How To Spot Real Vs. ‘Fake’ Chikankari

Couturiers Manish Malhotra and Abu Jani Sandeep Khosla share insider secrets with The Word. Magazine.

Actors Ranveer Singh and Deepika Padukone dressed in Manish Malhotra’s chikankari creations for the Mijwan Couture Show, held in 2022.

The beauty of Chikankari is centuries old: an age-old, hand-done craft that has sublimated Indian couture. Like every indigenous heritage technique, it celebrates slow fashion and is steeped in agelessness. Moreover, chikankari remains incredibly relevant, irrespective of the recurring trend cycles. 

In fact, this ancient craft is believed to have a vibrant Mughal connection, dating back to Nur Jahan [1577-1645], wife of Emperor Jahangir. An expert in embroidery, she would craft motifs with embroidery that caught the Emperor’s attention. Nur Jahan passed her knowledge ahead and, by and by, chikankari was embedded on the cultural map. And with the marriage alliance of one of the royals of the Mughal empire with the royal family of Murshidabad, chikankari reached Murshidabad and thrived there as well.

Traditional chikankari embroidery was done on fine muslin. With the arrival of the British, however, Indian textiles were discouraged—including muslin—which dented chikankari’s popularity. During this crucial era, many artisans migrated to Awadh from Delhi and this is how chikankari came to Lucknow. 

Chikankari is often called ‘Lucknowi Embroidery’, since the Nawabi city is where chikankari has been produced by artisans for more than a century. “Lucknow is famed for this beautiful and highly-skilled technique that was introduced to India by the Mughal queen Nur Jehan or Mehrunnisa, who brought it to our country from Persia,” inform designer-duo Abu Jani Sandeep Khosla, who have reinterpreted this artform in their campaigns and runway showcases season after season.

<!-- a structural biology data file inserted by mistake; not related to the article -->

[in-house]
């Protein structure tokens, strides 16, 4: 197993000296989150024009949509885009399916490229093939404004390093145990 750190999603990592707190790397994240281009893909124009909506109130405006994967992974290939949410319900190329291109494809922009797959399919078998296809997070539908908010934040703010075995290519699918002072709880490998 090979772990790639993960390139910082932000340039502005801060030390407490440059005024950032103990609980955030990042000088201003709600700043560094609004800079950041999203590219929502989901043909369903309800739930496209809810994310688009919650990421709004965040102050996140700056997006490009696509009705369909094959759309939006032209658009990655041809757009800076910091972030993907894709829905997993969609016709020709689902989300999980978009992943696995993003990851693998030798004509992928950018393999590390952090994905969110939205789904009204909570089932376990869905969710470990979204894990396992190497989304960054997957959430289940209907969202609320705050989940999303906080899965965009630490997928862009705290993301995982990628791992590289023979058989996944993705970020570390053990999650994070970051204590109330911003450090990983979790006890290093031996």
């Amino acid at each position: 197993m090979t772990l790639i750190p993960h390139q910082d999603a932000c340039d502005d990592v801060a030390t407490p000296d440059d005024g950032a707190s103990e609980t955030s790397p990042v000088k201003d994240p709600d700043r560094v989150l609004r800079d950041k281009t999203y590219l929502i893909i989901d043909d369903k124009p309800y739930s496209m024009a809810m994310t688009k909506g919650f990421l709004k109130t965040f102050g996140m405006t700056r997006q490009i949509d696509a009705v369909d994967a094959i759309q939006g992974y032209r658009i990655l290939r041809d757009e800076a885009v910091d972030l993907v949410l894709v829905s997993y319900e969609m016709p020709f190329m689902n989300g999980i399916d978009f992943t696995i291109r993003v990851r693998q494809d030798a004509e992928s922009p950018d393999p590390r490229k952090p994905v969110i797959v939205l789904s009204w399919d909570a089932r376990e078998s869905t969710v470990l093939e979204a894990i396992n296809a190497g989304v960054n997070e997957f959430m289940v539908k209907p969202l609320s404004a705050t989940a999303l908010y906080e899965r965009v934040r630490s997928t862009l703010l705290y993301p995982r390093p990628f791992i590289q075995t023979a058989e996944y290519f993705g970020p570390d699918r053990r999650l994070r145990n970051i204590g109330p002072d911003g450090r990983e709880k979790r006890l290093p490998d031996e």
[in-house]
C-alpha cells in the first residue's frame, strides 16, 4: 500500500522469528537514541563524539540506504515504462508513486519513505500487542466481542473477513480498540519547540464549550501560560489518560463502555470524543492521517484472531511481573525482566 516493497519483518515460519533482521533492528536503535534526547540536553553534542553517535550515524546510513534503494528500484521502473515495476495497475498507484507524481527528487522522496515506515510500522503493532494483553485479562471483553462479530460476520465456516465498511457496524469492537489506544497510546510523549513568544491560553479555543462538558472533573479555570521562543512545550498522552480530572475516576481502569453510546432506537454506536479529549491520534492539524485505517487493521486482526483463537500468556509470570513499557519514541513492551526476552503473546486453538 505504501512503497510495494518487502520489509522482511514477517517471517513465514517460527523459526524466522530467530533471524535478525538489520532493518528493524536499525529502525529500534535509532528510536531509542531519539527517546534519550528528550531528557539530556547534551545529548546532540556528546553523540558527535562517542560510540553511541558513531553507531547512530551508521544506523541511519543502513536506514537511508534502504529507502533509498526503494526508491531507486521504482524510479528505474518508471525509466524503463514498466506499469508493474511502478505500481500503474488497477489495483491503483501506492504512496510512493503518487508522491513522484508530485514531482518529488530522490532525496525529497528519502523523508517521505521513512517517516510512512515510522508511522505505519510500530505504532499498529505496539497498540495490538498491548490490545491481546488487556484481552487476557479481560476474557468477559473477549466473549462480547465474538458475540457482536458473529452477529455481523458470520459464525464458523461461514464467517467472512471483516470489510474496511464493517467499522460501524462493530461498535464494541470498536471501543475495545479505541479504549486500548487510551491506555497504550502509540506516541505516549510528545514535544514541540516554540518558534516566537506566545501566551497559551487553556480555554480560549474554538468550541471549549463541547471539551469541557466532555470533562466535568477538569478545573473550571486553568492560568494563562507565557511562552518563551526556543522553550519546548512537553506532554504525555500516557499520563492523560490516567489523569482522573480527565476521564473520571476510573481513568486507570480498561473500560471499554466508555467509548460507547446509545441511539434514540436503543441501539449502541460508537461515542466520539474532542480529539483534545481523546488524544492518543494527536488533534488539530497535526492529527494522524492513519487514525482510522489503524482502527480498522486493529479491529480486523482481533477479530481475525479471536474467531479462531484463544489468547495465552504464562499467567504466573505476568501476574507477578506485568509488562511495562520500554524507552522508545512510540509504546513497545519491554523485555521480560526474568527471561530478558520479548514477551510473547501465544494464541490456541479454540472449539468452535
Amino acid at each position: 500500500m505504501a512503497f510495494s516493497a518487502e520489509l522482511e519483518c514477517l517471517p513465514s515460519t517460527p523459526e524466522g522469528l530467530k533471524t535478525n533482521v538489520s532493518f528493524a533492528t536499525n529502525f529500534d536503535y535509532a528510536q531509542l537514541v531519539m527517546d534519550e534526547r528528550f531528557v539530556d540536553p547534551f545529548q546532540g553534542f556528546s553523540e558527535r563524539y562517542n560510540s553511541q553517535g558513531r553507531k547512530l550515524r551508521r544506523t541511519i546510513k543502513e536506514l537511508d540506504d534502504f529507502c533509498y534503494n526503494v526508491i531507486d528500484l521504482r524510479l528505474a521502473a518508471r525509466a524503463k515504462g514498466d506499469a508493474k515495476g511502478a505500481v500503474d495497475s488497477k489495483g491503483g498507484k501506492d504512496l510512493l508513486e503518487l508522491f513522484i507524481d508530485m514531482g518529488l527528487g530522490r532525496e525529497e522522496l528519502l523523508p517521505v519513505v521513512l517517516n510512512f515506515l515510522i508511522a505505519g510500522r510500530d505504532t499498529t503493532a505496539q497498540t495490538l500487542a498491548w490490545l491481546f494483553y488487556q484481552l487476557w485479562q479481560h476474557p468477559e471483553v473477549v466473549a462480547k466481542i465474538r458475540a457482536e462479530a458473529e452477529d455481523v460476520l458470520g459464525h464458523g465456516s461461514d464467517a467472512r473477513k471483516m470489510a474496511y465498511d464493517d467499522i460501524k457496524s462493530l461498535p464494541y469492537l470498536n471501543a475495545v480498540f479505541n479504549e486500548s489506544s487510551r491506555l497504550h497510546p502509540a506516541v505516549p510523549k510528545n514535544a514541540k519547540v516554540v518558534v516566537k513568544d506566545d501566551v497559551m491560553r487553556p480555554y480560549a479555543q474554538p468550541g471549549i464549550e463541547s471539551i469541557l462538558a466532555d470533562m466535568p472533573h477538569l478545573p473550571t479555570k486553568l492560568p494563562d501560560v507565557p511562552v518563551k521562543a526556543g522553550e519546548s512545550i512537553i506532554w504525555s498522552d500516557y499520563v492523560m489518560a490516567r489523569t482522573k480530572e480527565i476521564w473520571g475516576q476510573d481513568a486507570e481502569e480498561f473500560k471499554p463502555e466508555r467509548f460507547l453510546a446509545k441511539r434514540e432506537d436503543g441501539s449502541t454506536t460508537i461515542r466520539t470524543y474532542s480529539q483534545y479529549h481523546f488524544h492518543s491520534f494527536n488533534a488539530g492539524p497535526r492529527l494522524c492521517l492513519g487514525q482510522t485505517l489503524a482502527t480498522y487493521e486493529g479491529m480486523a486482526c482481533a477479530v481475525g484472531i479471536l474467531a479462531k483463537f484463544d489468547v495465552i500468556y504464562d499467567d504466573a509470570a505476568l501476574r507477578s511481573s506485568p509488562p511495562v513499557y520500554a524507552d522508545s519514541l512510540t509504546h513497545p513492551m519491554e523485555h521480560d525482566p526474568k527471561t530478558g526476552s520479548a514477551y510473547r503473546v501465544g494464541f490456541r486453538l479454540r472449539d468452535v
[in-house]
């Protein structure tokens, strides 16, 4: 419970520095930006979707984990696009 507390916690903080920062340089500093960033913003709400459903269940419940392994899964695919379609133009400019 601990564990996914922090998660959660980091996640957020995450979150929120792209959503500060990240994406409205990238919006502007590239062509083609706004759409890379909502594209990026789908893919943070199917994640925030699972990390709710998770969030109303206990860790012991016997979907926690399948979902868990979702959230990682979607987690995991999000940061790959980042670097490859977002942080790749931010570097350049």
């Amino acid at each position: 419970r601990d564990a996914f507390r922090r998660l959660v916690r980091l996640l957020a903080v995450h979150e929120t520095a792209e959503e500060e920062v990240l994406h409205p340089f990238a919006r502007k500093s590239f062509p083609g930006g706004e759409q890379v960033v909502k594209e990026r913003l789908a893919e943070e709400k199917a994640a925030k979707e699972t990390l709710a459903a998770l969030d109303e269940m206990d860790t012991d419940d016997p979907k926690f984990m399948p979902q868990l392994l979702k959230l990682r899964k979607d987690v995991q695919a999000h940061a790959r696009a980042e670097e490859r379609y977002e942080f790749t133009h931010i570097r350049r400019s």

Around the 1980s, an array of visionary entrepreneurs attempted to revive chikankari. Social worker Runa Banerjee and her NGO SEWA (Self-Employed Women’s Association, Lucknow) started working towards the revival of the craft and, slowly, chikankari rose like the proverbial phoenix from the ashes. 

And yet, despite its century-old legacy, this craft has been facing a tough challenge of late, from China-made chikan that is almost 30% cheaper and has a shorter production time-span. Unfortunately, the machine-made, Chinese chikan is thriving as it can be produced faster as opposed to handcrafted embroidery, whereas most karigars operate from the villages around Lucknow.

Real vs ‘Fake’

As conscious shoppers on a lookout for authentic chikankari pieces, the ultimate question emerges: What is authentic and what is fake? With so many machine-manipulated versions being sold in the market, it’s imperative to spot real chikankari work, which takes hours and hours of dextrous handwork. 

Designer Manish Malhotra has been promoting chikankari, with the Mijwan Welfare Society, for over a decade.